I then headed to White Bear. This town has a statue of a white bear, of course! It really isn’t close to be abandoned but does have some abandoned statues. Interestingly, it has also has a school (that is fairly large) that is no longer in use and which is clearly abandoned. It was used until 1974; Lacadena’s was in use until 1972. These towns aren’t far apart. There must really have been a population decrease around that time!

White Bear

White Bear

The stopped briefly to look at the view from just outside Saskatchewan Crossing Provincial Park which is along the South Saskatchewan River. I stopped at the first parking lot I saw and I was definitely the only one with a small vehicle. I realized later that there was a nicer parking lot on the other side of the river. This parking lot wasn’t bad though and the view was nice and it had a washroom so I’m glad I stopped.

When my GPS told me I had arrived at Leinan, it seemed that nothing was there. However, a little down the road I found it! There wasn’t much though: a schoolhouse and a couple buildings on what is now a farm.

Soon after, I found myself on a road that had a sign that said “Not a through road.” I consulted my road atlas it looked like it went on for a while. It ended up going the whole 20 kilometres I needed to read the next road. There were also some signs later on that said “Seasonal Road” and yet, it was in better condition than many roads without warning signs and there were farms located on this road with seemingly no other access. Anyway, it was rather puzzling.

I then went to Success as I really couldn’t resist visiting a town with that name! It had a few abandoned buildings but largely looks to still be successful!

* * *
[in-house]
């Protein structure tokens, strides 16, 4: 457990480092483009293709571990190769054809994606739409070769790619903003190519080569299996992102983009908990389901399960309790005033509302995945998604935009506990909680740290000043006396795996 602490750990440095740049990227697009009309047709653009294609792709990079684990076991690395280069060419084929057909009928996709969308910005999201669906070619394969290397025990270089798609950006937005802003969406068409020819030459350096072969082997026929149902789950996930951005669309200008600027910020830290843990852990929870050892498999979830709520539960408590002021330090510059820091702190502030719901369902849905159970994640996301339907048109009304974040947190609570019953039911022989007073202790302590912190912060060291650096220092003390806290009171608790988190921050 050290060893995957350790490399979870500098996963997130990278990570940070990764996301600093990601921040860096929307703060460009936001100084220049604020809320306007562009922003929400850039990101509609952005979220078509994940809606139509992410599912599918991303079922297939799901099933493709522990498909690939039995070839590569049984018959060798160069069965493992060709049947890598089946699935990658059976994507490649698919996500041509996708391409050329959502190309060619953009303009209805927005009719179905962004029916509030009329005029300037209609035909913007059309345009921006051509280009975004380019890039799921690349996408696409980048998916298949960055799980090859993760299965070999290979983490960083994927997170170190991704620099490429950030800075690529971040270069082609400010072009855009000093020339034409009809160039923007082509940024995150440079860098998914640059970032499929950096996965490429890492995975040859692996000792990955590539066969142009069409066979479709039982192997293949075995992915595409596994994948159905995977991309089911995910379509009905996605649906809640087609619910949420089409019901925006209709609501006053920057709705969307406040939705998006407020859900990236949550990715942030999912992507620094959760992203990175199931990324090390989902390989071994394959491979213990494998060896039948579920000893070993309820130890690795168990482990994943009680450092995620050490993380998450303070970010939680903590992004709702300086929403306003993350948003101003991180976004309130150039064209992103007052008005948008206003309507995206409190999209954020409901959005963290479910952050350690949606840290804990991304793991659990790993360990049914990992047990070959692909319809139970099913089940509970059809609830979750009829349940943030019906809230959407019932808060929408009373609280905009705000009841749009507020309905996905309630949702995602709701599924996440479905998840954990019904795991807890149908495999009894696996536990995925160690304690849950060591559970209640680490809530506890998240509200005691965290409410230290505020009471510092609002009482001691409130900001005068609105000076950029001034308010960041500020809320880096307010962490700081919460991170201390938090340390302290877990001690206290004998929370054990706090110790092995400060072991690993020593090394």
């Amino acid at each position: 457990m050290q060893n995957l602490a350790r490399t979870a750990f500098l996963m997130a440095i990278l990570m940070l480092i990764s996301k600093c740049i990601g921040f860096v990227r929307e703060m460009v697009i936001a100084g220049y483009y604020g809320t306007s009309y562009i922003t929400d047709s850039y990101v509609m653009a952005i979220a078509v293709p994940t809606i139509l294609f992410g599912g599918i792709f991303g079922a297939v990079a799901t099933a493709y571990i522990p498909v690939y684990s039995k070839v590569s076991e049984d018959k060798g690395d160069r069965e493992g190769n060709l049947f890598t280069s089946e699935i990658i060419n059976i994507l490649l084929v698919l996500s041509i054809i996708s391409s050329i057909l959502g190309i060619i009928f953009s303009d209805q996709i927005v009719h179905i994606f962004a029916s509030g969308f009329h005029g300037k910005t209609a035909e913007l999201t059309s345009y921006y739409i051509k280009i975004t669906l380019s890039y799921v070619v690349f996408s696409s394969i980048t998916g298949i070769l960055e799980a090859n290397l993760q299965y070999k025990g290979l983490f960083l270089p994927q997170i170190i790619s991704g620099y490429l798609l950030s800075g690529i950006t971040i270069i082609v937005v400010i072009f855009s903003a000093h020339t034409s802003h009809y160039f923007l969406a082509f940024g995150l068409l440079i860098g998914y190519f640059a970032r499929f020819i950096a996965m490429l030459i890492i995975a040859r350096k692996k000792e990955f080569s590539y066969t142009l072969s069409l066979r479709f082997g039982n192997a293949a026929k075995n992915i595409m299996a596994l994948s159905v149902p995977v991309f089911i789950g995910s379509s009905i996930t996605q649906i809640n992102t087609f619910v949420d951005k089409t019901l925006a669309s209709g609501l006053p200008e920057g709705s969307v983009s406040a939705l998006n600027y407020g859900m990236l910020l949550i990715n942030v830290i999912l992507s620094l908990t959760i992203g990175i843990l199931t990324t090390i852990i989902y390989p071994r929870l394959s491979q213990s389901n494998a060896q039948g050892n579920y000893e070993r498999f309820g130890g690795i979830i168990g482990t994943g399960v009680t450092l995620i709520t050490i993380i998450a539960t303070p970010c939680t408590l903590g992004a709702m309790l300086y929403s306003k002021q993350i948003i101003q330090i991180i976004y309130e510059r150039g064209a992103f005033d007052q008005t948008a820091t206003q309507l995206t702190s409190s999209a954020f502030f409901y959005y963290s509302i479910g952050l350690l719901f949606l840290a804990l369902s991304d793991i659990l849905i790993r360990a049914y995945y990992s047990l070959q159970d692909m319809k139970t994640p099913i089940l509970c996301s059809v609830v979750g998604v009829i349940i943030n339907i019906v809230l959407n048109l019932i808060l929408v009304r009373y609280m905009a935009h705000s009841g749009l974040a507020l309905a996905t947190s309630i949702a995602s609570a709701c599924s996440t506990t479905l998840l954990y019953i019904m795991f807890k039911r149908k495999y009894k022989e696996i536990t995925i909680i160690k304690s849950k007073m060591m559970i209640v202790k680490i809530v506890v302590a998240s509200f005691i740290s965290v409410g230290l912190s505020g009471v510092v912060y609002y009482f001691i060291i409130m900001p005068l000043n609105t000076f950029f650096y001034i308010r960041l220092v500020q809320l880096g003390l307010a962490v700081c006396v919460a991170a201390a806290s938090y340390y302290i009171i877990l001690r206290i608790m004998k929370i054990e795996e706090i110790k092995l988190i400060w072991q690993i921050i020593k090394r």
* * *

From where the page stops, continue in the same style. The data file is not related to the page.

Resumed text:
Next was Roseray. There isn’t much left of this town and I suspect it probably never was all that large. It’s community hall looks like it may still be in use and there were a few abandoned buildings but as there was a “No Trespassing” sign I didn’t explore.

I almost didn’t stop at Hazlet as it was undoubtedly quite inhabited but I’m glad I did! It was an interesting town. There library which, of course, wasn’t open was still interesting. They had a nice sign about its history out front. At first, I thought it shared its space with a church which would have been strange (though I did grow up sometimes going to a library branch in the basement of a church) but on closer inspection I discovered that the church had given the space to the library.

Sign detailing the history of the Hazlet library.

Sign detailing the history of the Hazlet library.

Verlo has nothing more than a sign and a plaque left. Strangely, there was a “historical site” sign leading there. I have found that signs like this and especially, “point of interest,” signs, in Saskatchewan tend to lead to the least interesting things.

I also found my first of three “bridges to nowhere.”

A bridge to nowhere

A bridge to nowhere

I then checked in to my motel in Shaunavon and walked around the town a bit.

A short update to my last post

Posted in North Battleford, Saskatchewan, Scary, Storm, Weather with tags , , , , on July 25, 2015 by Amanda

I can’t believe how many people have come to look at and take pictures of the fallen tree. My street is usually pretty quiet but not tonight!

Scariest storm ever!

Posted in North Battleford, Saskatchewan, Scary, Storm, Weather with tags , , , , on July 25, 2015 by Amanda

So, I’m pretty sure I just experience the scariest storm I’ve ever encountered in my life. It was brief but it was truly frightening. I knew a storm was coming and the sky looked very ominous but I wasn’t expecting this. I am so glad I was at home and not driving as for a couple of minutes I literally couldn’t see anything but water. We also had some hail so it looked like it had snowed in places but of course, it rapidly disappearing. The street lights in front of my place went off for a few minutes but my electricity stayed on the whole time. One of the chairs on my balcony literally flew from one end to the other. Trees were swaying but I didn’t notice until things had calmed down that a huge tree at the other end of my building to fallen onto a parked vehicle, blocking the street. Anyway, I’m glad that the storm is over and it’s now just lightly raining.

Hail on the roof and ground.

Hail on the roof and ground.


The tree blocking my tree.

The tree blocking my tree.